In this series of articles, my goal is to tackle the issue of e-mail management from several angles. The e-mail overload problem is multi-faceted and not something that can be solved quickly. Most of us, bloggers and Twitterers are guilty of giving the impression that we can help our readers solve major problems by giving them the miraculous solution in a few paragraphs or even 140 characters. Let us stop this wishful thinking. Significant challenges require innovative solutions and persistent application of these solutions as well as ongoing learning and adjustment. This requires trial and error over a period of time until we find the winning formula.
If you are getting a large number of e-mails and feeling that e-mail is exhausting and out of control, I have some good news and some bad news for you. The bad news is that there is no immediate and easy solution (other than finding a new job and starting fresh, which is only a temporary solution). The good news is that there is a whole set of effective strategies that we can deploy to get the e-mail overload well managed. All together, these strategies are likely to bring us a significant relief and help us refocus our energy on the core issues and create more compelling results.
In the upcoming weeks and months, I will be writing a series of articles on this blog and elsewhere addressing at least five of these e-mail strategies and probably more. While many of these strategies are derived from the Accomplishing More With Less Methodology (see free e-book, workbook, and workshops), these articles will also include the latest findings from our ongoing research effort and will be part of the upcoming book on how to effectively manage your e-mail and Social Media activities. Hope you will join us in this effort and participate in the E-mail and Social Media 5-minute survey as well as post your comments on this blog.
The five e-mail strategies
Simply put, here are the five e-mail strategies:
- Using e-mail for what e-mail is best at
- Simplifying and optimizing the process
- Significantly reducing the output and the input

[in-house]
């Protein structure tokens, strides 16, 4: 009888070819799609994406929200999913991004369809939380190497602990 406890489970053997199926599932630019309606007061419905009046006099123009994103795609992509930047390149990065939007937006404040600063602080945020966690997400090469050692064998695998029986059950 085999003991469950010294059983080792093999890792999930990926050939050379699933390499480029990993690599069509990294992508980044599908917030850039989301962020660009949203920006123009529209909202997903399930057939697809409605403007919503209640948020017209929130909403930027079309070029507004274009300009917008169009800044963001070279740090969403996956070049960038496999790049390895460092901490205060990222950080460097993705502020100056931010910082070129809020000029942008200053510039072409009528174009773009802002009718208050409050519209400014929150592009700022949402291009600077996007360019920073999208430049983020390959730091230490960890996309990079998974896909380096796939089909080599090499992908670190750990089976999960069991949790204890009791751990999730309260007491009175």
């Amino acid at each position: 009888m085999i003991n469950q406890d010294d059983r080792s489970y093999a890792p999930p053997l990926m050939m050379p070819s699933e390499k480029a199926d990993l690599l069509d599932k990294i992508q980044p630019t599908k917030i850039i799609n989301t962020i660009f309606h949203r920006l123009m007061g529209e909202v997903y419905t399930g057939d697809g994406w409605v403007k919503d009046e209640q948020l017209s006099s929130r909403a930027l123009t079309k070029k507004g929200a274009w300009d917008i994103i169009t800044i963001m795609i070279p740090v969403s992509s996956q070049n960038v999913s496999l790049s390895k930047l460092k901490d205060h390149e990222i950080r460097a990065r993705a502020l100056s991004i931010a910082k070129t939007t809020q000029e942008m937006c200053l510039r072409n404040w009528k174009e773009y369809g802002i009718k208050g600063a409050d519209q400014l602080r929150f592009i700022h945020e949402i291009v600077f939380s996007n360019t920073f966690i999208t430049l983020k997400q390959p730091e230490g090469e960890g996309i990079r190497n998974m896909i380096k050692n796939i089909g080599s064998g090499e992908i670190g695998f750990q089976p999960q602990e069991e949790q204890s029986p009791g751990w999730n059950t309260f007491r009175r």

- Fearlessly facing the issues
- Attacking the root causes
Let us start with the first strategy and stay tuned for more!
Using e-mail for what e-mail is best at
When you have a hammer everything looks like a nail:
Oh well! We have the hammer, and in this case it is called "e-mail." We have it and we tend to use it all the time. E-mail is easy. It is quick. It costs virtually nothing (if we are only looking at the hard costs). In addition, we can say whatever we want in an e-mail and not get interrupted by someone else's point of view (can be rewarding but dangerous). So no wonder why we are so quick to use it in almost any situation.
Blinded by the ease and speed of e-mail, among other factors, we tend to forget that e-mail is not the only tool for communicating. This is a list of some of the tools that can largely benefit us when used appropriately in conjunction with e-mail. What do you think these tools are ideal for and not so ideal for? Use this opportunity to jot down your answers and then compare with the answers below:
|Not so ideal for
|< jot down your answers >
|< jot down your answers>
While there is not one answer, and no right or wrong answer, when it comes to how best to utilize these tools, here are some suggested answers as a starting point:
|Not so ideal for
|Simple hardware setup
|Simple hardware setup
Let us add a few more asynchronous tools to the mix
- Google Docs
Blogs, wikis, Microsoft SharePoint, Google Docs, and other information and document sharing tools, can tremendously help take the load off of e-mail. One of the examples that I give in our workshops relate to how blogs for instance (in this case, we are referring to internal blogs) can help the knowledge experts within the team or organization answer important questions once instead of time after time, and make these answers accessible to everyone within the team or organization. E-mail is not the best way to leverage and share knowledge.
Let us start using e-mail for what e-mail is best at! Before you write your next e-mail, stop for a second and ask the question: Should this be an e-mail or not?
Stay tuned for the next Tip-Of-The-Month article where I will discuss the next strategy: "Simplifying and optimizing the process."